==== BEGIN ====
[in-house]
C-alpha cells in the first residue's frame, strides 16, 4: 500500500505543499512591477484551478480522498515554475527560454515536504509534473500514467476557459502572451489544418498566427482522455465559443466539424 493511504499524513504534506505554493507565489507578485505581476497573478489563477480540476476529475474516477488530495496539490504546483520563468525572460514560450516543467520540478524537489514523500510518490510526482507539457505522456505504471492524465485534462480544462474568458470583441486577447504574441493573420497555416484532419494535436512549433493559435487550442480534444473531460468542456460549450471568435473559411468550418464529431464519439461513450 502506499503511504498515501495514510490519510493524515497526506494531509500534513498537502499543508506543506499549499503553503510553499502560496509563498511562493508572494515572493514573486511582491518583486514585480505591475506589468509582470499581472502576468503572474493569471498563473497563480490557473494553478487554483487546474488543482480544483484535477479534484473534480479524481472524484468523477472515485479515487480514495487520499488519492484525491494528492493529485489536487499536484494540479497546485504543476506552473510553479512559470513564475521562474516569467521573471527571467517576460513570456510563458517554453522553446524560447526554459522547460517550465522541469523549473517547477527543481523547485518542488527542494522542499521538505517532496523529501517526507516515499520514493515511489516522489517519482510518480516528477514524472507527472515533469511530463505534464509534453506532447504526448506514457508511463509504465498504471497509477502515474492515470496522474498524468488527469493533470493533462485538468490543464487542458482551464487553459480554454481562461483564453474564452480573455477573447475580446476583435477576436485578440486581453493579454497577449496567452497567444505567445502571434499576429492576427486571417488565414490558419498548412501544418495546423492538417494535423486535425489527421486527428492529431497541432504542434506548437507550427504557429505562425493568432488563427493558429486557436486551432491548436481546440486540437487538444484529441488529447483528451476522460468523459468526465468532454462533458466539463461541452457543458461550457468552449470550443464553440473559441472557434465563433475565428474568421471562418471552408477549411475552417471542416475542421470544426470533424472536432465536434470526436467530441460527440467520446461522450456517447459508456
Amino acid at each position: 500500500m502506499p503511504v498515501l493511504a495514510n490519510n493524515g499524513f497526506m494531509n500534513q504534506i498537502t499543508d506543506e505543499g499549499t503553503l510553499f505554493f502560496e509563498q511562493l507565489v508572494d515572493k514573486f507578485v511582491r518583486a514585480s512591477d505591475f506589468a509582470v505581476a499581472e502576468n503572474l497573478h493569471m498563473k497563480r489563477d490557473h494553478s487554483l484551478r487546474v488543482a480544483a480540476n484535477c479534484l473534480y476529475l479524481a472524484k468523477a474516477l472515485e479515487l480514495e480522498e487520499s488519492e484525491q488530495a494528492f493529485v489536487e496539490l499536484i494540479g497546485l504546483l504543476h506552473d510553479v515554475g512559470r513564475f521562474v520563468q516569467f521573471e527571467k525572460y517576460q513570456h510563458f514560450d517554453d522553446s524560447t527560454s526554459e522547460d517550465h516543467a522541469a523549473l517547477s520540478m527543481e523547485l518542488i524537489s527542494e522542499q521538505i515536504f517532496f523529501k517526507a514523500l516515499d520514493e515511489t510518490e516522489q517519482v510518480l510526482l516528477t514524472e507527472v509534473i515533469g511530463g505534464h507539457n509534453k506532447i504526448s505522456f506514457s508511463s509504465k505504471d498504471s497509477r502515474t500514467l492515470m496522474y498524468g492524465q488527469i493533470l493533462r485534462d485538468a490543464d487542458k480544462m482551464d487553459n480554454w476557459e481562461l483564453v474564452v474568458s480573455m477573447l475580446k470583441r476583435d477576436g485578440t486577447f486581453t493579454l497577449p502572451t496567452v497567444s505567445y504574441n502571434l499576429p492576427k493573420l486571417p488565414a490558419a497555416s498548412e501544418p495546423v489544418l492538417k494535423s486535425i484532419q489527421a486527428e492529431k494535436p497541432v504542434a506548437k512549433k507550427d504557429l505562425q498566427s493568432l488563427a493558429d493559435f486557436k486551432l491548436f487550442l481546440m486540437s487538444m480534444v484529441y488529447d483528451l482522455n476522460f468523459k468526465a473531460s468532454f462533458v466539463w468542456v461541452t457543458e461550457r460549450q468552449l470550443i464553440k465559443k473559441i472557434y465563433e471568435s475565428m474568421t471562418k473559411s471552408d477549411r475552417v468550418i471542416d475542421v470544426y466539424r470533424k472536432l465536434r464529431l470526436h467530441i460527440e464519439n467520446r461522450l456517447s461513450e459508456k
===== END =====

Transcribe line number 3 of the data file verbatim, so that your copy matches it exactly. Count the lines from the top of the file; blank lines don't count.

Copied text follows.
Amino acid at each position: 500500500m502506499p503511504v498515501l493511504a495514510n490519510n493524515g499524513f497526506m494531509n500534513q504534506i498537502t499543508d506543506e505543499g499549499t503553503l510553499f505554493f502560496e509563498q511562493l507565489v508572494d515572493k514573486f507578485v511582491r518583486a514585480s512591477d505591475f506589468a509582470v505581476a499581472e502576468n503572474l497573478h493569471m498563473k497563480r489563477d490557473h494553478s487554483l484551478r487546474v488543482a480544483a480540476n484535477c479534484l473534480y476529475l479524481a472524484k468523477a474516477l472515485e479515487l480514495e480522498e487520499s488519492e484525491q488530495a494528492f493529485v489536487e496539490l499536484i494540479g497546485l504546483l504543476h506552473d510553479v515554475g512559470r513564475f521562474v520563468q516569467f521573471e527571467k525572460y517576460q513570456h510563458f514560450d517554453d522553446s524560447t527560454s526554459e522547460d517550465h516543467a522541469a523549473l517547477s520540478m527543481e523547485l518542488i524537489s527542494e522542499q521538505i515536504f517532496f523529501k517526507a514523500l516515499d520514493e515511489t510518490e516522489q517519482v510518480l510526482l516528477t514524472e507527472v509534473i515533469g511530463g505534464h507539457n509534453k506532447i504526448s505522456f506514457s508511463s509504465k505504471d498504471s497509477r502515474t500514467l492515470m496522474y498524468g492524465q488527469i493533470l493533462r485534462d485538468a490543464d487542458k480544462m482551464d487553459n480554454w476557459e481562461l483564453v474564452v474568458s480573455m477573447l475580446k470583441r476583435d477576436g485578440t486577447f486581453t493579454l497577449p502572451t496567452v497567444s505567445y504574441n502571434l499576429p492576427k493573420l486571417p488565414a490558419a497555416s498548412e501544418p495546423v489544418l492538417k494535423s486535425i484532419q489527421a486527428e492529431k494535436p497541432v504542434a506548437k512549433k507550427d504557429l505562425q498566427s493568432l488563427a493558429d493559435f486557436k486551432l491548436f487550442l481546440m486540437s487538444m480534444v484529441y488529447d483528451l482522455n476522460f468523459k468526465a473531460s468532454f462533458v466539463w468542456v461541452t457543458e461550457r460549450q468552449l470550443i464553440k465559443k473559441i472557434y465563433e471568435s475565428m474568421t471562418k473559411s471552408d477549411r475552417v468550418i471542416d475542421v470544426y466539424r470533424k472536432l465536434r464529431l470526436h467530441i460527440e464519439n467520446r461522450l456517447s461513450e459508456k